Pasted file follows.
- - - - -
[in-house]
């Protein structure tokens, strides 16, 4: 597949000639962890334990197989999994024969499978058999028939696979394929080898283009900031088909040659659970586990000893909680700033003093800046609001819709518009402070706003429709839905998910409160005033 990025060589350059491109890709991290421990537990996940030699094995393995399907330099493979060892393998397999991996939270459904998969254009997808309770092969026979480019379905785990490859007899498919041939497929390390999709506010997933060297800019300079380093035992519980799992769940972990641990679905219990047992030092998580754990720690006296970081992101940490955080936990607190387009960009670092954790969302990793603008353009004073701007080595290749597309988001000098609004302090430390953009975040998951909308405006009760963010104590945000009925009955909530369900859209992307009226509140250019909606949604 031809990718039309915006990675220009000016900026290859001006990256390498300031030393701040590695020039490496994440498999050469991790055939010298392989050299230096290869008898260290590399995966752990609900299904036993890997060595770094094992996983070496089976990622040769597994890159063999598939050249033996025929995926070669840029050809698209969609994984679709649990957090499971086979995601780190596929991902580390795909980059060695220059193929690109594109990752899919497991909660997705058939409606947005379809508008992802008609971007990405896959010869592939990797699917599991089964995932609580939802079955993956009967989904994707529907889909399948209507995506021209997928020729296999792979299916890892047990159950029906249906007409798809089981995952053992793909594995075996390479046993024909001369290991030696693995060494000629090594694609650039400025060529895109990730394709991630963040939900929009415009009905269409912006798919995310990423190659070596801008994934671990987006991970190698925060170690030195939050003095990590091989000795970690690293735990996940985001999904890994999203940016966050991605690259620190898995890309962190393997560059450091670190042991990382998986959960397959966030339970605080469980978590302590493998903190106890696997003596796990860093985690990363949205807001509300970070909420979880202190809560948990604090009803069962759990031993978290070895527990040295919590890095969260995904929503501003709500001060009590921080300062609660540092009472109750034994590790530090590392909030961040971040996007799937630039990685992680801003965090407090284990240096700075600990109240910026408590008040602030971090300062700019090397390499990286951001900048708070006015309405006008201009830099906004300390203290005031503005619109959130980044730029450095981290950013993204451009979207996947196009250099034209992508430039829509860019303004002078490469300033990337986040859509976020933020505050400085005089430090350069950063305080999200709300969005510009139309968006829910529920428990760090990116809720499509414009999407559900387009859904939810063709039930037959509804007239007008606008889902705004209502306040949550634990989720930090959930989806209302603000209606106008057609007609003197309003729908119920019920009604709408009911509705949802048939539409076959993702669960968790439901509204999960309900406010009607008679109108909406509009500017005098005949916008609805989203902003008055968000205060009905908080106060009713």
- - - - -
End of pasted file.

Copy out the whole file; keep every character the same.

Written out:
[in-house]
């Protein structure tokens, strides 16, 4: 597949000639962890334990197989999994024969499978058999028939696979394929080898283009900031088909040659659970586990000893909680700033003093800046609001819709518009402070706003429709839905998910409160005033 990025060589350059491109890709991290421990537990996940030699094995393995399907330099493979060892393998397999991996939270459904998969254009997808309770092969026979480019379905785990490859007899498919041939497929390390999709506010997933060297800019300079380093035992519980799992769940972990641990679905219990047992030092998580754990720690006296970081992101940490955080936990607190387009960009670092954790969302990793603008353009004073701007080595290749597309988001000098609004302090430390953009975040998951909308405006009760963010104590945000009925009955909530369900859209992307009226509140250019909606949604 031809990718039309915006990675220009000016900026290859001006990256390498300031030393701040590695020039490496994440498999050469991790055939010298392989050299230096290869008898260290590399995966752990609900299904036993890997060595770094094992996983070496089976990622040769597994890159063999598939050249033996025929995926070669840029050809698209969609994984679709649990957090499971086979995601780190596929991902580390795909980059060695220059193929690109594109990752899919497991909660997705058939409606947005379809508008992802008609971007990405896959010869592939990797699917599991089964995932609580939802079955993956009967989904994707529907889909399948209507995506021209997928020729296999792979299916890892047990159950029906249906007409798809089981995952053992793909594995075996390479046993024909001369290991030696693995060494000629090594694609650039400025060529895109990730394709991630963040939900929009415009009905269409912006798919995310990423190659070596801008994934671990987006991970190698925060170690030195939050003095990590091989000795970690690293735990996940985001999904890994999203940016966050991605690259620190898995890309962190393997560059450091670190042991990382998986959960397959966030339970605080469980978590302590493998903190106890696997003596796990860093985690990363949205807001509300970070909420979880202190809560948990604090009803069962759990031993978290070895527990040295919590890095969260995904929503501003709500001060009590921080300062609660540092009472109750034994590790530090590392909030961040971040996007799937630039990685992680801003965090407090284990240096700075600990109240910026408590008040602030971090300062700019090397390499990286951001900048708070006015309405006008201009830099906004300390203290005031503005619109959130980044730029450095981290950013993204451009979207996947196009250099034209992508430039829509860019303004002078490469300033990337986040859509976020933020505050400085005089430090350069950063305080999200709300969005510009139309968006829910529920428990760090990116809720499509414009999407559900387009859904939810063709039930037959509804007239007008606008889902705004209502306040949550634990989720930090959930989806209302603000209606106008057609007609003197309003729908119920019920009604709408009911509705949802048939539409076959993702669960968790439901509204999960309900406010009607008679109108909406509009500017005098005949916008609805989203902003008055968000205060009905908080106060009713």